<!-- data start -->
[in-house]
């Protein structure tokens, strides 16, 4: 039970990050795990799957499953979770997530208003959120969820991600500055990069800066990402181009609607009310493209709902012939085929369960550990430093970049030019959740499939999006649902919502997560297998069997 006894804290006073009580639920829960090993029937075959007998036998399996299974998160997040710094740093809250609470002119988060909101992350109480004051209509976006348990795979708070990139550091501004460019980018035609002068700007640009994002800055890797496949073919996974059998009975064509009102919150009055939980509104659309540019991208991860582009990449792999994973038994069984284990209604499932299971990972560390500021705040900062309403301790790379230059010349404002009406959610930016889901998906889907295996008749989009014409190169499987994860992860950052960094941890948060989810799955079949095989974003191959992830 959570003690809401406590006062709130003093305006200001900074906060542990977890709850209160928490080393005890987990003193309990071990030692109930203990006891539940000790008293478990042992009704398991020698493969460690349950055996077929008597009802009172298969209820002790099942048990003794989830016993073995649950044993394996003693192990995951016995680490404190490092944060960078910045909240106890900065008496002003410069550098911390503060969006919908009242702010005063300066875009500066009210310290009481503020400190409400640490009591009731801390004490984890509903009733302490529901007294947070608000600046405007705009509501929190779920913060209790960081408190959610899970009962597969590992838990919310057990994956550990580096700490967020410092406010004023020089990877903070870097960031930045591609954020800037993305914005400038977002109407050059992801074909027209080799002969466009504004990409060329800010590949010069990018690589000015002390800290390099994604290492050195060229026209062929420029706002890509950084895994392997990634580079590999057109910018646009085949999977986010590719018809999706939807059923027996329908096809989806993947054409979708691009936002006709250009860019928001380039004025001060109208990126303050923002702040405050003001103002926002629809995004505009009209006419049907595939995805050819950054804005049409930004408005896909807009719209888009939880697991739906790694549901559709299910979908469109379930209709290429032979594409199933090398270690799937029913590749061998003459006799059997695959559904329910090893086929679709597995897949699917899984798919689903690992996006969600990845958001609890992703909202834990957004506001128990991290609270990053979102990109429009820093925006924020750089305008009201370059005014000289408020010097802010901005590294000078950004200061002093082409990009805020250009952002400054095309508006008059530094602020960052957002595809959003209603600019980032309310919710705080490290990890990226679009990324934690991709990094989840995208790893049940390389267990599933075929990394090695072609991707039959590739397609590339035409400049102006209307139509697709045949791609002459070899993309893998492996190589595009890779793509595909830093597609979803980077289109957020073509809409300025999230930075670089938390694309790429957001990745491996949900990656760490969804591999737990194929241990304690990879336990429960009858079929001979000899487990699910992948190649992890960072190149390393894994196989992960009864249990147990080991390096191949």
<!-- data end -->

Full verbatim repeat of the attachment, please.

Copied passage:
[in-house]
């Protein structure tokens, strides 16, 4: 039970990050795990799957499953979770997530208003959120969820991600500055990069800066990402181009609607009310493209709902012939085929369960550990430093970049030019959740499939999006649902919502997560297998069997 006894804290006073009580639920829960090993029937075959007998036998399996299974998160997040710094740093809250609470002119988060909101992350109480004051209509976006348990795979708070990139550091501004460019980018035609002068700007640009994002800055890797496949073919996974059998009975064509009102919150009055939980509104659309540019991208991860582009990449792999994973038994069984284990209604499932299971990972560390500021705040900062309403301790790379230059010349404002009406959610930016889901998906889907295996008749989009014409190169499987994860992860950052960094941890948060989810799955079949095989974003191959992830 959570003690809401406590006062709130003093305006200001900074906060542990977890709850209160928490080393005890987990003193309990071990030692109930203990006891539940000790008293478990042992009704398991020698493969460690349950055996077929008597009802009172298969209820002790099942048990003794989830016993073995649950044993394996003693192990995951016995680490404190490092944060960078910045909240106890900065008496002003410069550098911390503060969006919908009242702010005063300066875009500066009210310290009481503020400190409400640490009591009731801390004490984890509903009733302490529901007294947070608000600046405007705009509501929190779920913060209790960081408190959610899970009962597969590992838990919310057990994956550990580096700490967020410092406010004023020089990877903070870097960031930045591609954020800037993305914005400038977002109407050059992801074909027209080799002969466009504004990409060329800010590949010069990018690589000015002390800290390099994604290492050195060229026209062929420029706002890509950084895994392997990634580079590999057109910018646009085949999977986010590719018809999706939807059923027996329908096809989806993947054409979708691009936002006709250009860019928001380039004025001060109208990126303050923002702040405050003001103002926002629809995004505009009209006419049907595939995805050819950054804005049409930004408005896909807009719209888009939880697991739906790694549901559709299910979908469109379930209709290429032979594409199933090398270690799937029913590749061998003459006799059997695959559904329910090893086929679709597995897949699917899984798919689903690992996006969600990845958001609890992703909202834990957004506001128990991290609270990053979102990109429009820093925006924020750089305008009201370059005014000289408020010097802010901005590294000078950004200061002093082409990009805020250009952002400054095309508006008059530094602020960052957002595809959003209603600019980032309310919710705080490290990890990226679009990324934690991709990094989840995208790893049940390389267990599933075929990394090695072609991707039959590739397609590339035409400049102006209307139509697709045949791609002459070899993309893998492996190589595009890779793509595909830093597609979803980077289109957020073509809409300025999230930075670089938390694309790429957001990745491996949900990656760490969804591999737990194929241990304690990879336990429960009858079929001979000899487990699910992948190649992890960072190149390393894994196989992960009864249990147990080991390096191949």